Homes Magazine - Page 44 - Asian Inspiration (4)

Homes Magazine
- Page 44
Asian Inspiration (4)

— about 12 by 15 feet — is fed by a gushing waterfall and filled with koi. A metal net blankets the pond to keep birds of prey at bay.

 

“Blue herons used to come and clean me out. They had a picnic,” he says. “I’ve seen them spear the fish with their beaks and eat them.”

 

The herons are still allowed to feast on the goldfish that swim in a backyard pond, which Boteach allows because “goldfish multiply rapidly.”

 

Life’s cycle plays out in the garden. Two years ago, he watched a hawk swoop down, grasp a squirrel and fly off.

 

“I couldn’t believe it happened in my garden,” he says. “Then I thought, ‘This is nature.’ Impermanence is one of the laws of Buddha.”

 

Frogs don’t bother Boteach, even in spring when their mating calls could wake the dead, much less folks sleeping a few yards away. Hungry deer are something else.

 

“I fenced the whole yard to keep them out. I was tired of losing my plants,” he says. But deer still creep up the driveway to munch on hydrangeas and the like. To discourage them, he grows mahonia, an eastern Asian shrub with prickly leaves, and the shade-loving but poisonous hellebores.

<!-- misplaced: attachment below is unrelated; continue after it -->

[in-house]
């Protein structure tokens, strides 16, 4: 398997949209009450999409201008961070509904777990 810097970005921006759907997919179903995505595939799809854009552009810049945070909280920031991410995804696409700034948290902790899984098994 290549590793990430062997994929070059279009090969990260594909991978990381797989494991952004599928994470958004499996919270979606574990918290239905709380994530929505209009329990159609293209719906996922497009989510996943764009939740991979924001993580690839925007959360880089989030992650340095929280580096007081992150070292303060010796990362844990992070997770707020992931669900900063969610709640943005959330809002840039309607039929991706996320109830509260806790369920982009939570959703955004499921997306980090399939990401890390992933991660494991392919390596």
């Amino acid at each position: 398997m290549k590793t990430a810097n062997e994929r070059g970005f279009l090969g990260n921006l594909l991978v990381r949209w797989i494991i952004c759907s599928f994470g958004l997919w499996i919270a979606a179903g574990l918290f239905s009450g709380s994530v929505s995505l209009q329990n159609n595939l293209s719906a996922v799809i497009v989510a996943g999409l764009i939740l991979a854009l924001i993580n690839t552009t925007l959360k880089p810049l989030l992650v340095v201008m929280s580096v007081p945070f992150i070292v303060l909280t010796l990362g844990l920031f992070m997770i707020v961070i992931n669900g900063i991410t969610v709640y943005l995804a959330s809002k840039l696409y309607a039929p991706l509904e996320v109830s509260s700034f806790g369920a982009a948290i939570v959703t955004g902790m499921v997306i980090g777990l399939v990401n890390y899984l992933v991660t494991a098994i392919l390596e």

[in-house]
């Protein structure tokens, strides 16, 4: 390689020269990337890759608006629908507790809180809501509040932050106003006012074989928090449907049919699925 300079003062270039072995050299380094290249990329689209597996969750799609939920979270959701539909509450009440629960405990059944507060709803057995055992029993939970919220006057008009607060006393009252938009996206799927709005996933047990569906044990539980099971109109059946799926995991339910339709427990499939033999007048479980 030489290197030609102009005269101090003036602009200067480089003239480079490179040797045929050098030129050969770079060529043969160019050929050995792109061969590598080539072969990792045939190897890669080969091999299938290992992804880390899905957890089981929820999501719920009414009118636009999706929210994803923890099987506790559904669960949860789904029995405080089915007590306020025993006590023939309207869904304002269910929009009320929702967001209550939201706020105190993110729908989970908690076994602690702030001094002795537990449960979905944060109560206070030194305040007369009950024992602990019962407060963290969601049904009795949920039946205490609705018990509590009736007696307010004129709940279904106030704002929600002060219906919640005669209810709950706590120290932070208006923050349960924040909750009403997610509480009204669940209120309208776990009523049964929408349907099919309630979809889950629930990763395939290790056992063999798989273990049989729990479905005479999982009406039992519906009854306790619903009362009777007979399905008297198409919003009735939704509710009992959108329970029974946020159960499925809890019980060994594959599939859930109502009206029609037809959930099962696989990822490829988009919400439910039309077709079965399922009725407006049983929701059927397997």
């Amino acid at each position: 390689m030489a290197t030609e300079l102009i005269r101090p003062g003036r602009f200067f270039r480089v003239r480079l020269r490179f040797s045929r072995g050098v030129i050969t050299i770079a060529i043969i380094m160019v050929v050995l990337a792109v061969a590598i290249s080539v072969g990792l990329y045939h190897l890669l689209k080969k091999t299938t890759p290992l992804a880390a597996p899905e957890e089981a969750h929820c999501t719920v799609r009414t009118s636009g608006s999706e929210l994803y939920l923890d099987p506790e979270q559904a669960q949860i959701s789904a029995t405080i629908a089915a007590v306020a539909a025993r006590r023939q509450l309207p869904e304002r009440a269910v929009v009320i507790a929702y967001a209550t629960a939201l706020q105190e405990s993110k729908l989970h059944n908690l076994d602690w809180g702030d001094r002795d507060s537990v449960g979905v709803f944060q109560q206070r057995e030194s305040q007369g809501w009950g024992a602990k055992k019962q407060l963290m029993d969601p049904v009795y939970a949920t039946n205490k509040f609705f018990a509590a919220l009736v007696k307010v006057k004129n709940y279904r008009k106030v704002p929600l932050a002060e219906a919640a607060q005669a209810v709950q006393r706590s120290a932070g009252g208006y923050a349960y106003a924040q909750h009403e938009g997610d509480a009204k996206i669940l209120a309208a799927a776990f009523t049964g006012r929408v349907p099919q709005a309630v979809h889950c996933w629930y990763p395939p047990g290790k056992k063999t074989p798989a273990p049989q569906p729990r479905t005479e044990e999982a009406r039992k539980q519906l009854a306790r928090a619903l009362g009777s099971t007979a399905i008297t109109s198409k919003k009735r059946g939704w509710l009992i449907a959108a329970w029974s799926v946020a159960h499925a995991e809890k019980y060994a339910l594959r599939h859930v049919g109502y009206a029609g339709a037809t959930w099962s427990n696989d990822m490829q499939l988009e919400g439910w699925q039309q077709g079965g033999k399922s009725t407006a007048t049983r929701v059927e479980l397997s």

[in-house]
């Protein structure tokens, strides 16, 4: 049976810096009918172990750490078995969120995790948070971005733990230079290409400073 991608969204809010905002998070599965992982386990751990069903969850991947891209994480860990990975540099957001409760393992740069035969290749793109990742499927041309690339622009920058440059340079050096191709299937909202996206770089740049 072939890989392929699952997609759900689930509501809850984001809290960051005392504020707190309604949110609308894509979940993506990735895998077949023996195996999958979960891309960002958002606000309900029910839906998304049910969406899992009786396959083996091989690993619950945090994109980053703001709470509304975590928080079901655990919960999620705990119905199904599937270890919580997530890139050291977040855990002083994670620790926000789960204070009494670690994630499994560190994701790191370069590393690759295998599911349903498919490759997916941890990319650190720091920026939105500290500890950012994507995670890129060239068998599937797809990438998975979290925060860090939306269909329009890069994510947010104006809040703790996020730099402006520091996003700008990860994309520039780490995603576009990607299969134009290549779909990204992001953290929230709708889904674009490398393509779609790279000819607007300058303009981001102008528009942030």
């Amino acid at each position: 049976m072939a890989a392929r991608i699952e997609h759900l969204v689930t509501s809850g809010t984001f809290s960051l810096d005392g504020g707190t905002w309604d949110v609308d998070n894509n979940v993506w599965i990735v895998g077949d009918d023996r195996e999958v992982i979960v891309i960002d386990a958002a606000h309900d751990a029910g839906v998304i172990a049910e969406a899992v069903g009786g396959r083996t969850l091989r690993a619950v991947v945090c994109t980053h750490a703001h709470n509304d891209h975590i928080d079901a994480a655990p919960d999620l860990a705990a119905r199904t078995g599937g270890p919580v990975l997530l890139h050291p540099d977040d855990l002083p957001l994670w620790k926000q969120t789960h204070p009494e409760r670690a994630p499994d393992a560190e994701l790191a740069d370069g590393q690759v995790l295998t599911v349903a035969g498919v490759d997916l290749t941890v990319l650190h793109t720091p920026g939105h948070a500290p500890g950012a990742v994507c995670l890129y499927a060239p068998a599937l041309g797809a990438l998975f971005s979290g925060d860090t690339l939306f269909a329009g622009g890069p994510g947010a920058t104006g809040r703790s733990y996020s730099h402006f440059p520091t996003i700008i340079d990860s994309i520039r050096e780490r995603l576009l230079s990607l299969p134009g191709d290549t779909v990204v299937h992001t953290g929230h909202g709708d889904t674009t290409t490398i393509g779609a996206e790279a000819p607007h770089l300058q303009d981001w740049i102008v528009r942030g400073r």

“It’s hard to grow something and then come home and see it gone,” Boteach says. “But, you know what? There’s enough food here for everyone.”

 

The garden is a respite for friends and neighbors, who’ll stop by just to stroll through this slice of serenity. Often, they leave with cuttings or seedlings of a favorite plant — and a cautionary word.

 

“Patience, that’s what I’ve learned,” Boteach says. “These are slow-growing plants; there’s no immediate gratification. See this hinoki? It’s 30 years old and just three feet tall. You must wait for things to grow. Then you share your knowledge and pass it on to the next person. That’s what makes life beautiful.”